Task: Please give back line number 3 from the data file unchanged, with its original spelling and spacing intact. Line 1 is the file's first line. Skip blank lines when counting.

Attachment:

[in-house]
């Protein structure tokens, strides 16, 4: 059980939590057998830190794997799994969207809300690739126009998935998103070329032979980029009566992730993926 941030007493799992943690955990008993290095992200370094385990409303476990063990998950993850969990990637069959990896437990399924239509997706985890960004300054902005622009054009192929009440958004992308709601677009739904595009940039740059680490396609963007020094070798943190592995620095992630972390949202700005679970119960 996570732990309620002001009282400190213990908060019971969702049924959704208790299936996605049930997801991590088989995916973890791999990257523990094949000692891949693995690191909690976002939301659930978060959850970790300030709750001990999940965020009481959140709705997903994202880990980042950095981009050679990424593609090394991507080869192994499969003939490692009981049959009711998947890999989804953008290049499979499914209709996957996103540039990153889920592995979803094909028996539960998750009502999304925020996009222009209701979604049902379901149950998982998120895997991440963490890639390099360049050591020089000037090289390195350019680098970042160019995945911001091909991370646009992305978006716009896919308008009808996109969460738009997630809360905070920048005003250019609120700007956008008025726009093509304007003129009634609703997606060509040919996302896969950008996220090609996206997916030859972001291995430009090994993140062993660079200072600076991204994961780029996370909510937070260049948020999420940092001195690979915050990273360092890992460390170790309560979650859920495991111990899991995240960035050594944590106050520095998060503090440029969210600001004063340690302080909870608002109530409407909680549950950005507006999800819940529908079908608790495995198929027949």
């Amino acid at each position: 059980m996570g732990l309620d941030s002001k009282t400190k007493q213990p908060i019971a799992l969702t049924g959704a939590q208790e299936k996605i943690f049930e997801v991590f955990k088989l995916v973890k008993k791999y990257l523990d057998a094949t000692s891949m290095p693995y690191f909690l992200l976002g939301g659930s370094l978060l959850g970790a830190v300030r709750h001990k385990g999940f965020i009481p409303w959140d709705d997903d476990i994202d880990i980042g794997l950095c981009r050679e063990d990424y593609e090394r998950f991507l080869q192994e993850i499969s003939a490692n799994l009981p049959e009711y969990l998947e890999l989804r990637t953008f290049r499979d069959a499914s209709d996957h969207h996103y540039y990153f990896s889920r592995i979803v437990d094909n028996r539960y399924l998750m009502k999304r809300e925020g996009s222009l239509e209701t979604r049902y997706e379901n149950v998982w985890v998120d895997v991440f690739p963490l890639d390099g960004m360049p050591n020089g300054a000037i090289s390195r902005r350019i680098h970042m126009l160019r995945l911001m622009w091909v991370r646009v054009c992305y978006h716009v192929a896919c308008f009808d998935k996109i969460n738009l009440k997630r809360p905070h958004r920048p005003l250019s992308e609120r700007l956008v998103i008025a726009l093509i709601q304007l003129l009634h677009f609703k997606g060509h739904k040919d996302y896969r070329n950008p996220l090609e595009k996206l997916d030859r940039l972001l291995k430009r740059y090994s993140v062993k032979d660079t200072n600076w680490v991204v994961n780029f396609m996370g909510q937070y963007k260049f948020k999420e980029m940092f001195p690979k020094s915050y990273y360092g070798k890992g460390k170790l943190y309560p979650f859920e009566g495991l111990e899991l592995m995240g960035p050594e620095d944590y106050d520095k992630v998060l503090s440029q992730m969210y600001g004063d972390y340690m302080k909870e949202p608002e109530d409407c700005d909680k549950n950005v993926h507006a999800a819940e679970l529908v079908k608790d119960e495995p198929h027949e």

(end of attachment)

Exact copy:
């Amino acid at each position: 059980m996570g732990l309620d941030s002001k009282t400190k007493q213990p908060i019971a799992l969702t049924g959704a939590q208790e299936k996605i943690f049930e997801v991590f955990k088989l995916v973890k008993k791999y990257l523990d057998a094949t000692s891949m290095p693995y690191f909690l992200l976002g939301g659930s370094l978060l959850g970790a830190v300030r709750h001990k385990g999940f965020i009481p409303w959140d709705d997903d476990i994202d880990i980042g794997l950095c981009r050679e063990d990424y593609e090394r998950f991507l080869q192994e993850i499969s003939a490692n799994l009981p049959e009711y969990l998947e890999l989804r990637t953008f290049r499979d069959a499914s209709d996957h969207h996103y540039y990153f990896s889920r592995i979803v437990d094909n028996r539960y399924l998750m009502k999304r809300e925020g996009s222009l239509e209701t979604r049902y997706e379901n149950v998982w985890v998120d895997v991440f690739p963490l890639d390099g960004m360049p050591n020089g300054a000037i090289s390195r902005r350019i680098h970042m126009l160019r995945l911001m622009w091909v991370r646009v054009c992305y978006h716009v192929a896919c308008f009808d998935k996109i969460n738009l009440k997630r809360p905070h958004r920048p005003l250019s992308e609120r700007l956008v998103i008025a726009l093509i709601q304007l003129l009634h677009f609703k997606g060509h739904k040919d996302y896969r070329n950008p996220l090609e595009k996206l997916d030859r940039l972001l291995k430009r740059y090994s993140v062993k032979d660079t200072n600076w680490v991204v994961n780029f396609m996370g909510q937070y963007k260049f948020k999420e980029m940092f001195p690979k020094s915050y990273y360092g070798k890992g460390k170790l943190y309560p979650f859920e009566g495991l111990e899991l592995m995240g960035p050594e620095d944590y106050d520095k992630v998060l503090s440029q992730m969210y600001g004063d972390y340690m302080k909870e949202p608002e109530d409407c700005d909680k549950n950005v993926h507006a999800a819940e679970l529908v079908k608790d119960e495995p198929h027949e």